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When Walter Abercrombie entered the NFL 15 years ago, talk was
of his being a member of the greatest running-back class in
league history. He and fellow draftees Marcus Allen, Melvin
Carver, Larry Cowan, Dwayne Crutchfield, Joe Morris, Mike
Morton, Darrin Nelson, Rick Porter, Barry Redden, Gerald Riggs,
Robert Weathers and Butch Woolfolk constituted a new breed of
speedy, powerful, somewhat boastful rushers who were expected to
run defenses ragged for the next decade or so. One problem: They
didn't turn out to be that good. Outside of Allen, members of
the class of '82 need to pay full-price admission to Canton.
Abercrombie, the Pittsburgh Steelers' top pick out of Baylor,
had a decent pro career, rushing for 3,357 yards and 22
touchdowns in six seasons with the Steelers and another with the
Philadelphia Eagles. "You have a window of opportunity for
greatness," says Abercrombie, 38, now director of education and
special projects for the American Football Coaches Association
in his hometown of Waco, Texas. "I didn't step through that."

He did come close. On Dec. 30, 1984, Abercrombie's 75 yards
rushing and 18 receiving lifted Pittsburgh to a stunning 24-17
playoff win over the Denver Broncos at Mile High Stadium. The
performance was gritty and explosive enough to land Abercrombie
on our cover, and the win catapulted the Steelers to their first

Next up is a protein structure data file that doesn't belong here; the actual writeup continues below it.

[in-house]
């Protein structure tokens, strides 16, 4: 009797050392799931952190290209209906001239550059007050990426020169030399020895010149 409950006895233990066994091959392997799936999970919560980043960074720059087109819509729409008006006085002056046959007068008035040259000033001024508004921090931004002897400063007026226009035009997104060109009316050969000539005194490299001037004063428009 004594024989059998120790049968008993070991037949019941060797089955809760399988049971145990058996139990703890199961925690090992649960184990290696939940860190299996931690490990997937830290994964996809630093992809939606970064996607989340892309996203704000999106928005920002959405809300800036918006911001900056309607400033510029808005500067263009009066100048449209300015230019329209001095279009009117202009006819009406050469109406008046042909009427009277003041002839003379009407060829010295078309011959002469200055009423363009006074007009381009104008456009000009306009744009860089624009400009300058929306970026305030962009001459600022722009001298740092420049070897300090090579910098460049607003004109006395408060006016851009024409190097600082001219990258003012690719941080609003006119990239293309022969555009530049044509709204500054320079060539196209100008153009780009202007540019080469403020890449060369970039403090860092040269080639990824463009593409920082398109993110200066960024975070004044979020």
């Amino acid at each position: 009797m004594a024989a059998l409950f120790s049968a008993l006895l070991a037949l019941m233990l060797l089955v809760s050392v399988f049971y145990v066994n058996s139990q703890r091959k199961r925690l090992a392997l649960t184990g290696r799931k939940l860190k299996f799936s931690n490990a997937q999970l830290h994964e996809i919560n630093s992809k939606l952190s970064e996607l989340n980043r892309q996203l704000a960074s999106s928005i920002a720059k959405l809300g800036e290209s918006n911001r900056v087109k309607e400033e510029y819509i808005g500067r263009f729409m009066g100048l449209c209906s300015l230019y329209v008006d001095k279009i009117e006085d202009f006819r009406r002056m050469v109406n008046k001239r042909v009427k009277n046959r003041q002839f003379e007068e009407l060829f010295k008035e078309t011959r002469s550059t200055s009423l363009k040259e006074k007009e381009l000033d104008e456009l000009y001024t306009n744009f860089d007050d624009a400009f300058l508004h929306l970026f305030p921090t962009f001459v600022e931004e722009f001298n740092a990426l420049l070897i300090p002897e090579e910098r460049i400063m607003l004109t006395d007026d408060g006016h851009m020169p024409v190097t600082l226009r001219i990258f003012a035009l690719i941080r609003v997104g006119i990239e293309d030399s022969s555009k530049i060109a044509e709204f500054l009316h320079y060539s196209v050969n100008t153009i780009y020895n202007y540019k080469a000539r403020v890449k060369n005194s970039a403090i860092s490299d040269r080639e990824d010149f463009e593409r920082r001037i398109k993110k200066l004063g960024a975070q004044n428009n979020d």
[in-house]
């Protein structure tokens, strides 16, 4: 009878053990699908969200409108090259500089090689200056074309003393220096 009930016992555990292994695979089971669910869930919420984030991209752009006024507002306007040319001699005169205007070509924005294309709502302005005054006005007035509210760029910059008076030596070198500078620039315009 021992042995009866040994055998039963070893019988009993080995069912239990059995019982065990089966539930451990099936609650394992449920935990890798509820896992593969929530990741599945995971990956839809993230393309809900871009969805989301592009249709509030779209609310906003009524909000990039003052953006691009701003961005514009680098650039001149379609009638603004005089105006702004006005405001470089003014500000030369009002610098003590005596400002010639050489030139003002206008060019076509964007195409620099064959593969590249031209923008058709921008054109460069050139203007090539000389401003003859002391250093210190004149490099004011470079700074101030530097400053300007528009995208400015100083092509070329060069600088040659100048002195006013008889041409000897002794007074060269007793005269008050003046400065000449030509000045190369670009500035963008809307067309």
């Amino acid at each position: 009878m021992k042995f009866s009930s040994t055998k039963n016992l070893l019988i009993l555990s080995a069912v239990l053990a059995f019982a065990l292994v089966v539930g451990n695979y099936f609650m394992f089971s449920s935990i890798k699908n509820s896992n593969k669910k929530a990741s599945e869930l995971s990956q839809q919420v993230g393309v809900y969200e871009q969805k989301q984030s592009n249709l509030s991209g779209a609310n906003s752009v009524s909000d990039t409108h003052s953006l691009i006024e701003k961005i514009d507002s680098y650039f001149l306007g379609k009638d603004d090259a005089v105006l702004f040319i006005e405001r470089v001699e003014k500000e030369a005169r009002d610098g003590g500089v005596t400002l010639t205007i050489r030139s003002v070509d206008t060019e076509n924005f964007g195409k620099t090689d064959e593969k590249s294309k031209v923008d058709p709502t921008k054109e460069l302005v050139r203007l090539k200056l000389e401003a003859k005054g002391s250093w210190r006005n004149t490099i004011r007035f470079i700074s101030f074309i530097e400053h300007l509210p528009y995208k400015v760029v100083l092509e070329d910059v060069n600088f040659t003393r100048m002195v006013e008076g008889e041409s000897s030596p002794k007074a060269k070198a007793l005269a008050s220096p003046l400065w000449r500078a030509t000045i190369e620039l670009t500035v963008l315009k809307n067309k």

AFC Championship game in five years. Although Pittsburgh wound
up getting beaten by the Miami Dolphins a week
later--Abercrombie rushed for 68 yards in the 45-28 loss--his
day of glory still glows brightly. "It's my Number 1 highlight,"
he says. "Playing in a high-pressure playoff game with a lot on
the line. I think of guys--O.J. Simpson, Archie Manning--who
didn't have much, if any, postseason play. I had the honor of
playing with guys like Terry Bradshaw and Franco Harris and Mike
Webster on very good Steelers teams. I can't complain."

After Abercrombie's career was cut short by knee injuries, he
returned to Baylor for a master's in athletic administration and
then worked for the school as an academic counselor. In his
current position he coordinates a game-tape exchange program
between the NFL and major colleges and heads an operation that
arranges coaching seminars. "I love being a part of football's
policymaking," says Abercrombie, who, with his wife, Kim, has
two sons, Wesley, 4, and Warren, 1. "I'm able to see different
football perspectives. For 23 years I played the game. Now, it's
still exciting. Football means so much to me, I have to be a
part of it."


COLOR PHOTO: ANDY HAYT [Cover of SPORTS ILLUSTRATED featuring Walter Abercrombie]